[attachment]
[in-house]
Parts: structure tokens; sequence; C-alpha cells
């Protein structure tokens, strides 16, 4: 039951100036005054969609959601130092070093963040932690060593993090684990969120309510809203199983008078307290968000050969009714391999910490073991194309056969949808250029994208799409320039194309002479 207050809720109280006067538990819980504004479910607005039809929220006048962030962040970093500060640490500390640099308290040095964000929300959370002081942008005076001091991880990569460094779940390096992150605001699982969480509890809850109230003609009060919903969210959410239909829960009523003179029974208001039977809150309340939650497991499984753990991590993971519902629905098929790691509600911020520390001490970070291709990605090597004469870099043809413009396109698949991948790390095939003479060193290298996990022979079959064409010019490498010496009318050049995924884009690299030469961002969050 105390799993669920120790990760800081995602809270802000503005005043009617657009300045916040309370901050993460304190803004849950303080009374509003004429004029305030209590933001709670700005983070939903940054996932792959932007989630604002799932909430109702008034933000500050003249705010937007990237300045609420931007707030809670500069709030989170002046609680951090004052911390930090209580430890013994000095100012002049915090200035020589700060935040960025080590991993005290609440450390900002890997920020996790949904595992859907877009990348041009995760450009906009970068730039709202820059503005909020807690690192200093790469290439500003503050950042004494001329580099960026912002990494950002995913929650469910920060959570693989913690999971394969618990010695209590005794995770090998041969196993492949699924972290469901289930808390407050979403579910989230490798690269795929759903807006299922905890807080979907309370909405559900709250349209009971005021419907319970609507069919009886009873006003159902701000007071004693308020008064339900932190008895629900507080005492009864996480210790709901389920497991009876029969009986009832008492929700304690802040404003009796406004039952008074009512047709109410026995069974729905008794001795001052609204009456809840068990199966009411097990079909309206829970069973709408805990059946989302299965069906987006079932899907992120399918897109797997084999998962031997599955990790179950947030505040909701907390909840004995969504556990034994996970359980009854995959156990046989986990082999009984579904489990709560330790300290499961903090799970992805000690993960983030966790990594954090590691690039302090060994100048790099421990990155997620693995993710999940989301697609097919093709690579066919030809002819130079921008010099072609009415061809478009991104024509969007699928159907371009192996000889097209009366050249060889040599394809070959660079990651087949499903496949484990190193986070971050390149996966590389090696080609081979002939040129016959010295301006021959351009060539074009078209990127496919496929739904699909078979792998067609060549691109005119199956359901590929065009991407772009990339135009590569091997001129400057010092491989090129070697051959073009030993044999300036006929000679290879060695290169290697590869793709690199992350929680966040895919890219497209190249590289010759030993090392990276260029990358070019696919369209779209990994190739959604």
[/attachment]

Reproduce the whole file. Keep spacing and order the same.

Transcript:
[in-house]
Parts: structure tokens; sequence; C-alpha cells
């Protein structure tokens, strides 16, 4: 039951100036005054969609959601130092070093963040932690060593993090684990969120309510809203199983008078307290968000050969009714391999910490073991194309056969949808250029994208799409320039194309002479 207050809720109280006067538990819980504004479910607005039809929220006048962030962040970093500060640490500390640099308290040095964000929300959370002081942008005076001091991880990569460094779940390096992150605001699982969480509890809850109230003609009060919903969210959410239909829960009523003179029974208001039977809150309340939650497991499984753990991590993971519902629905098929790691509600911020520390001490970070291709990605090597004469870099043809413009396109698949991948790390095939003479060193290298996990022979079959064409010019490498010496009318050049995924884009690299030469961002969050 105390799993669920120790990760800081995602809270802000503005005043009617657009300045916040309370901050993460304190803004849950303080009374509003004429004029305030209590933001709670700005983070939903940054996932792959932007989630604002799932909430109702008034933000500050003249705010937007990237300045609420931007707030809670500069709030989170002046609680951090004052911390930090209580430890013994000095100012002049915090200035020589700060935040960025080590991993005290609440450390900002890997920020996790949904595992859907877009990348041009995760450009906009970068730039709202820059503005909020807690690192200093790469290439500003503050950042004494001329580099960026912002990494950002995913929650469910920060959570693989913690999971394969618990010695209590005794995770090998041969196993492949699924972290469901289930808390407050979403579910989230490798690269795929759903807006299922905890807080979907309370909405559900709250349209009971005021419907319970609507069919009886009873006003159902701000007071004693308020008064339900932190008895629900507080005492009864996480210790709901389920497991009876029969009986009832008492929700304690802040404003009796406004039952008074009512047709109410026995069974729905008794001795001052609204009456809840068990199966009411097990079909309206829970069973709408805990059946989302299965069906987006079932899907992120399918897109797997084999998962031997599955990790179950947030505040909701907390909840004995969504556990034994996970359980009854995959156990046989986990082999009984579904489990709560330790300290499961903090799970992805000690993960983030966790990594954090590691690039302090060994100048790099421990990155997620693995993710999940989301697609097919093709690579066919030809002819130079921008010099072609009415061809478009991104024509969007699928159907371009192996000889097209009366050249060889040599394809070959660079990651087949499903496949484990190193986070971050390149996966590389090696080609081979002939040129016959010295301006021959351009060539074009078209990127496919496929739904699909078979792998067609060549691109005119199956359901590929065009991407772009990339135009590569091997001129400057010092491989090129070697051959073009030993044999300036006929000679290879060695290169290697590869793709690199992350929680966040895919890219497209190249590289010759030993090392990276260029990358070019696919369209779209990994190739959604």